1316) Vitamin ‘N’ Builds Strong Character

In today’s meditation, family psychologist John Rosemond describes why it is so important for children to hear the word “NO” on a regular basis as they are growing up.  Rosemond calls this ‘Vitamin N’ and discusses the many problems that can result from a deficiency of this much needed vitamin.  Anyone who has been around kids (or has been a kid) should know all of this already, but many in our society make every effort to deny this basic fact of human nature.  This, and many other great videos, can be found at: http://www.prageru.com .  You may watch the video here (or read the transcript below):

http://www.prageru.com/courses/life-studies/your-child-getting-enough-vitamin-n

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IS YOUR CHILD GETTING ENOUGH VITAMIN ‘N’?  

by John Rosemond

     I want to tell you about an essential vitamin you’ve probably never heard of.  If you’re a parent, or plan to be one, it might be more important to your child’s growth than all other vitamins combined.  And only you, a parent, can provide it.

     I call it Vitamin N.  The word “No.”

     More and more children, I find, are suffering from Vitamin N deficiency.  And they, their parents, and our entire culture are paying the price.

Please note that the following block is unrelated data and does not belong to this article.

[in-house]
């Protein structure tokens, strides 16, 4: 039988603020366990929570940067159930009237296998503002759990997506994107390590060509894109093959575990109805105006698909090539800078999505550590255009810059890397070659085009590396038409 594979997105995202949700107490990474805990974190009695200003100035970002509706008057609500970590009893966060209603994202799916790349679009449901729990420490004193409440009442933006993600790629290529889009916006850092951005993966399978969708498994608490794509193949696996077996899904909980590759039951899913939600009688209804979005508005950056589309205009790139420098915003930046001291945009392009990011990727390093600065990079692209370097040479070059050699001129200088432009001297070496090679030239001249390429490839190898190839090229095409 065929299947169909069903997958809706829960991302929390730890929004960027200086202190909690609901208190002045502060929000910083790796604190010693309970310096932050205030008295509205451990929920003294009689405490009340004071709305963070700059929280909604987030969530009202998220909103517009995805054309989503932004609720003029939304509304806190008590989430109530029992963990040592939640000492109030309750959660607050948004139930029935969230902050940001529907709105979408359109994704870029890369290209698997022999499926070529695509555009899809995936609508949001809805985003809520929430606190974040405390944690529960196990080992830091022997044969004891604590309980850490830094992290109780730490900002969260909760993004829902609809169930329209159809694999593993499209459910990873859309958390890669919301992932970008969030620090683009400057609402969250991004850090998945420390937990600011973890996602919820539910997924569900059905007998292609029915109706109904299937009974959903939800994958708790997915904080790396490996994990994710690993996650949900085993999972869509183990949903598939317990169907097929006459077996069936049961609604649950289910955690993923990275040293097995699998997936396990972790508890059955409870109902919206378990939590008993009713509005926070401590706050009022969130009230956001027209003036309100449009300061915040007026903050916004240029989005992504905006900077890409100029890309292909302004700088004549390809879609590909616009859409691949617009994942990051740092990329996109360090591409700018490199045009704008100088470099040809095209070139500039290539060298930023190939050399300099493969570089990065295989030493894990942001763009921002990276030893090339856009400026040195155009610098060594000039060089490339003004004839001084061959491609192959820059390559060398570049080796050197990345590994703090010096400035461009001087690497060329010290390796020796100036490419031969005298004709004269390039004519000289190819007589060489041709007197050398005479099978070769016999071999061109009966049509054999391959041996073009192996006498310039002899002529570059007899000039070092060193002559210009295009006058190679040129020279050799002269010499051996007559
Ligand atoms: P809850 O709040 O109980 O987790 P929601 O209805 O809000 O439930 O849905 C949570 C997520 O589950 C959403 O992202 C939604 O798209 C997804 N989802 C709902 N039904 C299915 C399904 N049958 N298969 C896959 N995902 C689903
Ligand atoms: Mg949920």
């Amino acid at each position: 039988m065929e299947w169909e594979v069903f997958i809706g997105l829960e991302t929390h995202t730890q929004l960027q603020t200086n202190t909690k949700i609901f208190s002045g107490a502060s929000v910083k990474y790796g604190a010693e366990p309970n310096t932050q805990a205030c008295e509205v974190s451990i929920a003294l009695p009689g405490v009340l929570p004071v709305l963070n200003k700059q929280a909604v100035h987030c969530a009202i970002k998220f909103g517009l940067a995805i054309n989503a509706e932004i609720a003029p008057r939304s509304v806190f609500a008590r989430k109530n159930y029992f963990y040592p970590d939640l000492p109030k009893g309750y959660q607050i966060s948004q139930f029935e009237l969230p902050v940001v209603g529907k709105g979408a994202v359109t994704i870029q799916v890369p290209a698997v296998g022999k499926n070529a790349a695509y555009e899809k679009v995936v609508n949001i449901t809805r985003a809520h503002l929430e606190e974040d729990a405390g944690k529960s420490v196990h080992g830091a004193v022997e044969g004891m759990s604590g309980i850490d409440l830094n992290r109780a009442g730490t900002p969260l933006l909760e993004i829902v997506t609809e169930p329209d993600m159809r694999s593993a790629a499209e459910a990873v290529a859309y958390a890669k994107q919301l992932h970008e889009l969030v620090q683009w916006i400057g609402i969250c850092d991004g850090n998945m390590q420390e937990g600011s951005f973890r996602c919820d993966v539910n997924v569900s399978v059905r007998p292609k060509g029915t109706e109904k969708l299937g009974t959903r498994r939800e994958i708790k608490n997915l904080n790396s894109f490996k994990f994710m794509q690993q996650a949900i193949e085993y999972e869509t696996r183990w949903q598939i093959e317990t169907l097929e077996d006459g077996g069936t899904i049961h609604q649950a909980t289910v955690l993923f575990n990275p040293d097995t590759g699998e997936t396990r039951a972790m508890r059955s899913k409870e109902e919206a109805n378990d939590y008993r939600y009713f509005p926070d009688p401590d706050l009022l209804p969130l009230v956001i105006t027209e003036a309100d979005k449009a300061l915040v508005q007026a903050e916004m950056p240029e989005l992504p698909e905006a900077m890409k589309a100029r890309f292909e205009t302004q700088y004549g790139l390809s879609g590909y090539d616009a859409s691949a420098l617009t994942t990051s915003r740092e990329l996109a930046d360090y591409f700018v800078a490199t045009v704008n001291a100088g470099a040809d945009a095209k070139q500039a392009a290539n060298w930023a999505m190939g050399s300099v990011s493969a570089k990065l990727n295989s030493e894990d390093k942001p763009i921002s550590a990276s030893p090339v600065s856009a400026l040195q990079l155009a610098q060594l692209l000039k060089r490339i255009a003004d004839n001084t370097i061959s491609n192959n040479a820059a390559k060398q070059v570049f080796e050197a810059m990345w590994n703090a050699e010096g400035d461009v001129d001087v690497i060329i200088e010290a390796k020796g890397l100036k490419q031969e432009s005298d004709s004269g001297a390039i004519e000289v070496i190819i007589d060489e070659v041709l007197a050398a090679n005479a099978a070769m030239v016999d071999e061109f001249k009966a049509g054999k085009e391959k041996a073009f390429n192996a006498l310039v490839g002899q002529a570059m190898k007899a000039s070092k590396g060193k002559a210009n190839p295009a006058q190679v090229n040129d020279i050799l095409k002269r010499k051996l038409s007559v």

Let me illustrate my point with a story that’s quite typical.  A father, I’ll call him Bill, gave his son, age five, pretty much everything the little boy asked for.  Like most parents, Bill wanted more than anything for his son to be happy.  But he wasn’t.  Instead he was petulant, moody, and often sullen.  He was also having problems getting along with other children.  In addition, he was very demanding and rarely if ever expressed any appreciation, let alone gratitude, for all the things Bill and his wife were giving him.  Was his son depressed, Bill wanted to know?  Did he need therapy?  His son, I told him, was suffering the predictable ill effects of being overindulged.  What he needed was a healthy and steady dose of Vitamin N.

     Over-indulgence–a deficiency of Vitamin N—leads to its own form of addiction.  When the point of diminishing returns is passed (and it’s passed fairly early on), the receiving of things begins to generate nothing but want for more things.  One terrible effect of this is that our children are becoming accustomed to a material standard that’s out of kilter with what they can ever hope to achieve as adults.  Consider also that many, if not most, children attain this level of affluence not by working, sacrificing, or doing their best, but by whining, demanding, and manipulating.  So in the process of inflating their material expectations, we also teach children that something can be had for next to nothing.  Not only is that a falsehood, it’s also one of the most dangerous, destructive attitudes a person can acquire.

     This may go a long way toward explaining why the mental health of children in the 1950s – when kids got a lot less — was significantly better than the mental health of today’s kids.  Since the ‘50s, and especially in the last few decades, as indulgence has become the parenting norm, the rates of child and teen depression have skyrocketed.